One year after Hurricane Sandy and one month into Obamacare, what is the status of our medical facilities?
Image from Wikimedia Commons via Joseph Scozzari
By Charles Ornstein
By arrangement with ProPublica
Few things in health journalism make me cringe more than news releases touting hospital ratings and awards. They’re everywhere. Along with the traditional U.S. News & World Report rankings, we now have scores and ratings from the Leapfrog Group, Consumers Union, HealthGrades, etc.
I typically urge reporters to avoid writing about them if they can. If their editors mandate it, I suggest they focus on data released by their state health department or on the federal Hospital Compare website. I also tell reporters to be sure to check whether a hospital has had recent violations/deficiencies identified during government inspections. That’s easy to do on the website hospitalinspections.org, run by the Association of Health Care Journalists. (Disclosure: I was a driving force behind the site.)
Last week, I got an email from Cindy Uken, a diligent health reporter from the Billings (Mont.) Gazette. She was seeking my thoughts on covering hospital ratings. I sent her a story written by Jordan Rau of Kaiser Health News about the proliferation of ratings. Two of every three hospitals in Washington, D.C., Rau reported, had won an award of some kind from a major rating group or company. He pointed out how hospitals that were best-in-class in one award program were sometimes rated poorly in another.
This got me thinking: What should reporters tell their editors about hospital rankings, ratings and awards?
I sought advice from Rau, along with ProPublica’s Marshall Allen, Steve Sternberg of U.S. News & World Report, and John Santa of Consumers Union. Here’s what they told me:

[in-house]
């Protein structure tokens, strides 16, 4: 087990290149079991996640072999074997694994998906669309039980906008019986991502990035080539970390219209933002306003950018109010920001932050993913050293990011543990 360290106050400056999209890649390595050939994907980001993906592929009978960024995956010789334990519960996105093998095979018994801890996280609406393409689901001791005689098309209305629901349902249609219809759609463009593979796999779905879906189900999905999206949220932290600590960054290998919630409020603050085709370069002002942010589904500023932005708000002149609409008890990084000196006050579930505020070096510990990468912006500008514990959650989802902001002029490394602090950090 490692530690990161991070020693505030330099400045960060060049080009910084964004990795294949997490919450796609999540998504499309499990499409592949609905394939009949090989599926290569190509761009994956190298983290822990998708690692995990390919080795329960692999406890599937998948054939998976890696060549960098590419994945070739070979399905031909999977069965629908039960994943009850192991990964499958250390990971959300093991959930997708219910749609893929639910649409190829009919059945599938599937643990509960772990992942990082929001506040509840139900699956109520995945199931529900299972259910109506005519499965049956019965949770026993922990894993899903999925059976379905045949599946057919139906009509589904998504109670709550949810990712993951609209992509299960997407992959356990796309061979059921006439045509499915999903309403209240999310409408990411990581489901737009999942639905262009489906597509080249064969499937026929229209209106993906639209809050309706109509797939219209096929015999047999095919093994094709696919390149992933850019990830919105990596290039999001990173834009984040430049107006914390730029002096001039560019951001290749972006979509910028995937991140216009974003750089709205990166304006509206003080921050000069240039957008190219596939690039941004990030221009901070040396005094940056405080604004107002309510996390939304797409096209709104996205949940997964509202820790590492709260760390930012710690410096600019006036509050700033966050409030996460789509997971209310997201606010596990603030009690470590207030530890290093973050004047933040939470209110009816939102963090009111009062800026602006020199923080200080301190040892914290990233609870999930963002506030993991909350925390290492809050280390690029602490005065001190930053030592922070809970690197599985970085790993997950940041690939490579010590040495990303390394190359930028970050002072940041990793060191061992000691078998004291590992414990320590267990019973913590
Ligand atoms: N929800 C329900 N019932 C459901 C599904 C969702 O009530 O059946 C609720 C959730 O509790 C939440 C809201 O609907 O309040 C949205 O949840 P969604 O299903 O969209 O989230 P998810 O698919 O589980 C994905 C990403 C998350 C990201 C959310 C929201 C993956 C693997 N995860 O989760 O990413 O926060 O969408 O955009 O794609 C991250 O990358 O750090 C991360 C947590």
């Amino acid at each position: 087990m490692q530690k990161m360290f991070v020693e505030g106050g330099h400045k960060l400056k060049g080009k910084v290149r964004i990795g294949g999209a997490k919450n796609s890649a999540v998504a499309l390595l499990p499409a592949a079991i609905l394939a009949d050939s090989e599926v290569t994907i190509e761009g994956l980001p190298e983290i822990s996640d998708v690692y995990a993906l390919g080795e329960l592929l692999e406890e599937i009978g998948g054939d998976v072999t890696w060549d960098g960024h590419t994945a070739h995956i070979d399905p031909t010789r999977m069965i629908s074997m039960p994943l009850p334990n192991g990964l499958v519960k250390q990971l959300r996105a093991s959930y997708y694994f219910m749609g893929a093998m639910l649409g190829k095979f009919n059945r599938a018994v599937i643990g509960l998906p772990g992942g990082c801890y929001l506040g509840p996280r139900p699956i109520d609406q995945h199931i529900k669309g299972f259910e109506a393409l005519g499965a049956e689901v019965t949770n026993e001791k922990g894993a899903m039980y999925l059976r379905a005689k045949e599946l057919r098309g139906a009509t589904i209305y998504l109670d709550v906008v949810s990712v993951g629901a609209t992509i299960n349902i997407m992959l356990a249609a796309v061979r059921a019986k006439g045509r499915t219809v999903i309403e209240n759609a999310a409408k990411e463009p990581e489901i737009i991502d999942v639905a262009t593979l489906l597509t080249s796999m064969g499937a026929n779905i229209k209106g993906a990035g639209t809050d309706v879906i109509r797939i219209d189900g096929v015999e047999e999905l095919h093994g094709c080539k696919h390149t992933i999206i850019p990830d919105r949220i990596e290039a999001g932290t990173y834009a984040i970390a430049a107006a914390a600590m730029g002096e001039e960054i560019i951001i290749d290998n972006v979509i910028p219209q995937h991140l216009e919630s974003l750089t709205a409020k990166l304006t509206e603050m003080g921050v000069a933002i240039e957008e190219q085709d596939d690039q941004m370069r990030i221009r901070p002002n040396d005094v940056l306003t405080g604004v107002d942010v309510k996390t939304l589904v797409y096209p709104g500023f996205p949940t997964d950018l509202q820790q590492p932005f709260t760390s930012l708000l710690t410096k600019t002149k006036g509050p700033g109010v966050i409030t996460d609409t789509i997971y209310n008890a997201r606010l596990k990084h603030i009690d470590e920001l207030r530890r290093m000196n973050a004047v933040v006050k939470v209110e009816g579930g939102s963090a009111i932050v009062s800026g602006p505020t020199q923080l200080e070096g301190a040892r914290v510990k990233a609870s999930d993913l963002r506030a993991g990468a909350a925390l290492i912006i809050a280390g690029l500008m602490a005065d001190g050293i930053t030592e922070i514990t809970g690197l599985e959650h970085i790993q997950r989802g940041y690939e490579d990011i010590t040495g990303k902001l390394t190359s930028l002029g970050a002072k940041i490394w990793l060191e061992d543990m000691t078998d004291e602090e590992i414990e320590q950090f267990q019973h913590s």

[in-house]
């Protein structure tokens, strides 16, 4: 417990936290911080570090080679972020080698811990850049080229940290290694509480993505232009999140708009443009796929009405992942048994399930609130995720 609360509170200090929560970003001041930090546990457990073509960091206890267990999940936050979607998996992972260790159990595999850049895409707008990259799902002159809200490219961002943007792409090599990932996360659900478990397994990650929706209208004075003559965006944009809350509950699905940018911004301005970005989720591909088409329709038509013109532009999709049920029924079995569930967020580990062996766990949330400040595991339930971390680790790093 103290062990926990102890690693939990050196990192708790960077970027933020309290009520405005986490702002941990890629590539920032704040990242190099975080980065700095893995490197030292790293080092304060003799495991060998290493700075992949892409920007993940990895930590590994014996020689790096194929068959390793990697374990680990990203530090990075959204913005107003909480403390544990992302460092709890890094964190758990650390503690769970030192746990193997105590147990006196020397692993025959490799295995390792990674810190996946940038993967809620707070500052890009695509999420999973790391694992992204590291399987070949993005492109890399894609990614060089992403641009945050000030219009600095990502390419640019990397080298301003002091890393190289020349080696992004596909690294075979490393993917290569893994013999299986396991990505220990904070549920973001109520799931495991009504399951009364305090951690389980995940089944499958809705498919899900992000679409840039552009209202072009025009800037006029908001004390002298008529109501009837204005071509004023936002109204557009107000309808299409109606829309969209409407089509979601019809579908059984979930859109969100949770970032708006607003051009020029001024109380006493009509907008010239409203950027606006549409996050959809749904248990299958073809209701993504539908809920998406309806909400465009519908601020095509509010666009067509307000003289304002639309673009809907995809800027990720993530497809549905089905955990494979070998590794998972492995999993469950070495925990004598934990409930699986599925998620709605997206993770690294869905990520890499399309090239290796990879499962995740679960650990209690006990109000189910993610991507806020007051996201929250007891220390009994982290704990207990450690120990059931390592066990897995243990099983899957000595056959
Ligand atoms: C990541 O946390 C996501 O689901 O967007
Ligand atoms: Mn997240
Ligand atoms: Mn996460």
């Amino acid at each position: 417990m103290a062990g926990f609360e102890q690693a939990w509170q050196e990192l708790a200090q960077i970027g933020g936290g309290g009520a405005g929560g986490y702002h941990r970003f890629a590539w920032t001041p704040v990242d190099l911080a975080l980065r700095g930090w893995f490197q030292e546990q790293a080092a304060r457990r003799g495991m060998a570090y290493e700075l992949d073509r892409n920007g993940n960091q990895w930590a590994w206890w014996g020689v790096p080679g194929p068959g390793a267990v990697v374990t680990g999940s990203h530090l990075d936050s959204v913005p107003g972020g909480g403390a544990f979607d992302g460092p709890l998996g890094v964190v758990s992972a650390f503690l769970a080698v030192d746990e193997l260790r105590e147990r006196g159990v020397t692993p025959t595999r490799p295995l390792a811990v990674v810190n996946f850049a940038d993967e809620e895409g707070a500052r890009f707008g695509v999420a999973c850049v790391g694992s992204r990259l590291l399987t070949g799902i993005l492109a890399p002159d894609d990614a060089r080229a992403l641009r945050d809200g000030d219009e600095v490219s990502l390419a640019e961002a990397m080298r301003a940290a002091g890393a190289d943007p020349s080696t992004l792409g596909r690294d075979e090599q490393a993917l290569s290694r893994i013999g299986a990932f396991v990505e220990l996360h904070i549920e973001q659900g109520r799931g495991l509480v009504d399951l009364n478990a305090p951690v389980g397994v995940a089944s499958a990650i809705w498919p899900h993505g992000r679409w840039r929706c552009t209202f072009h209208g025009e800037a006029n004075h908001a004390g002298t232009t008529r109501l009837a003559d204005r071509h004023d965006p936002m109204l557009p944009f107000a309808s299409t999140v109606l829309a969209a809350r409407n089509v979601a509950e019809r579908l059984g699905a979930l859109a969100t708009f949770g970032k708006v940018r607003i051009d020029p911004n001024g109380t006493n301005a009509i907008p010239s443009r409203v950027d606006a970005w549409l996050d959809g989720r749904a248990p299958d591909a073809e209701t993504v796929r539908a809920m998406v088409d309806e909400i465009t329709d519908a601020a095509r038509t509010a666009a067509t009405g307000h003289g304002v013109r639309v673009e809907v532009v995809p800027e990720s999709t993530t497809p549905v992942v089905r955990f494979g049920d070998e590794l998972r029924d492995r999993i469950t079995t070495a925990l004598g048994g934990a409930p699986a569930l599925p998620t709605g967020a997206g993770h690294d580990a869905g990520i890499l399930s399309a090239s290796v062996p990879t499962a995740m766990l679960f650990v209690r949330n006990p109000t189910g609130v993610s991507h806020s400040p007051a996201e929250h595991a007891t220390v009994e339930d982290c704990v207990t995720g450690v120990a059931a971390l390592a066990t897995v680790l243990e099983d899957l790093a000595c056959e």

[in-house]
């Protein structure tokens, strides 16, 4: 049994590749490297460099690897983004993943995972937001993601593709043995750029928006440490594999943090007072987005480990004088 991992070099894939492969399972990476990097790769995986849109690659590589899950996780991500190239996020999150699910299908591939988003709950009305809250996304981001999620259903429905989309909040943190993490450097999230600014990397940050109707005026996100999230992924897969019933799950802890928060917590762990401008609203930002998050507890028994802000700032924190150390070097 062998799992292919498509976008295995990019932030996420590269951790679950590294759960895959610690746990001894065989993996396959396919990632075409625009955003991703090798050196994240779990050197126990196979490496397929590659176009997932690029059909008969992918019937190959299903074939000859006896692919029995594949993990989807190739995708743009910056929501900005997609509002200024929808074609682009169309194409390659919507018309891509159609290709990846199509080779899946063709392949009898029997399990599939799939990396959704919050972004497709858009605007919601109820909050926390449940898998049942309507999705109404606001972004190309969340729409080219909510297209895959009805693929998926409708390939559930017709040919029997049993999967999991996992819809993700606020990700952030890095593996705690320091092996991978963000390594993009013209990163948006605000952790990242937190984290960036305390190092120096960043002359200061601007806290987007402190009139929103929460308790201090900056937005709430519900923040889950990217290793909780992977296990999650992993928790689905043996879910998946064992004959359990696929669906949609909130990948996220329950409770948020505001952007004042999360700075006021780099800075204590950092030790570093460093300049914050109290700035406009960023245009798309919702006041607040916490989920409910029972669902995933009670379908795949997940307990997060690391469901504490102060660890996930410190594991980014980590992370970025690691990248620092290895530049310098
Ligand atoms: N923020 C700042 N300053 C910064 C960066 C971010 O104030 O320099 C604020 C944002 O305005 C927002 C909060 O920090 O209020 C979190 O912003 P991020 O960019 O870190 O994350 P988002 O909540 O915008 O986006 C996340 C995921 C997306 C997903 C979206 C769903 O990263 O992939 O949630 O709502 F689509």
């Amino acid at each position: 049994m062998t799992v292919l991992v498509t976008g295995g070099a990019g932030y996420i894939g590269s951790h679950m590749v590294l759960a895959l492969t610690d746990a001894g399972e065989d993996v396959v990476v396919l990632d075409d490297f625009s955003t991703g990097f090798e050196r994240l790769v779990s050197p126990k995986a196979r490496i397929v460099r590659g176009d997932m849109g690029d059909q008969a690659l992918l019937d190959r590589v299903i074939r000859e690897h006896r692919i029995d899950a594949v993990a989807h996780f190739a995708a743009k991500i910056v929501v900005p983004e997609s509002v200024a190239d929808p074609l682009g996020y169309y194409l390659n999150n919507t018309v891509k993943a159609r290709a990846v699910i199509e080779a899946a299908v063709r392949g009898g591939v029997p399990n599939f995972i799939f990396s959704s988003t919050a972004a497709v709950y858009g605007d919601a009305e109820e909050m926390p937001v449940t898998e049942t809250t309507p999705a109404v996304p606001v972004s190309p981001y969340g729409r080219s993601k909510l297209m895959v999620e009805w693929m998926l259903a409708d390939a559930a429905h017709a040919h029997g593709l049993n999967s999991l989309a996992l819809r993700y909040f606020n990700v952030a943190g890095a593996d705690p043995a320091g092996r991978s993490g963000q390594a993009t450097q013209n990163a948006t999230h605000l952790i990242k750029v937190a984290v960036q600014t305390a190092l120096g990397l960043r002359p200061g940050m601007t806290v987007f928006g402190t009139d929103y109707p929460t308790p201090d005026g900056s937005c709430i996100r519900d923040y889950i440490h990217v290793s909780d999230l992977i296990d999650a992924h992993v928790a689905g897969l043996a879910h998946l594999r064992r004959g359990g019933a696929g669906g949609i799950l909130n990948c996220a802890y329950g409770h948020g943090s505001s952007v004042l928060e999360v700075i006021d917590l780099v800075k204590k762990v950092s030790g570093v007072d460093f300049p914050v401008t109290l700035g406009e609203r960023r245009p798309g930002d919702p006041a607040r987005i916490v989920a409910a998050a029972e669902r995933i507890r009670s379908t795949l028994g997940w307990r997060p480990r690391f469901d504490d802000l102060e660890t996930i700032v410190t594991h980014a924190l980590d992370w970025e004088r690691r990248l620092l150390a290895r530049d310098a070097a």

Steve Sternberg, Deputy Health Rankings Editor at U.S. News & World Report
Reporters should cover hospital rankings and ratings, going deeper than the knee-jerk stories you often see suggesting that proliferating rankings and ratings confuse consumers. Hospital rankings and ratings shouldn’t be expected to tell one story; they provide different perspectives on hospital care. U.S. News Best Hospitals and Best Children’s Hospital rankings evaluate the extent to which hospitals can provide sophisticated care for really sick adults and children. We’re now in the early stages of figuring out how to evaluate how well U.S. hospitals perform routine procedures for patients who need routine care. Other rankings and ratings evaluate other dimensions of care, such as patient safety.
This is fertile ground for reporting and an important public service. Most people wouldn’t think of buying a house without checking into the sale price of the houses next door, local transportation, the quality of local schools and shopping nearby. Many don’t realize that they can also check into the performance of the local hospital, starting with the hospital’s website, the government’s Hospital Compare website and other data, including the rich hospital data on the U.S. News website. Rankings and ratings can provide useful information, as long as you do your homework, recognize their limitations and, of course, talk to your doctor. Good reporting can guide people to the information they need to make critical healthcare choices.
Marshall Allen, Reporter, ProPublica
Reporters should be cautious about hospital rating methods for many reasons: They use different types of data, different collection methods, different quality measures, and indexing/weighting/aggregating of the data that is presented in different ways. So it’s hard to draw conclusions that are too broad because there are so many different variables in play.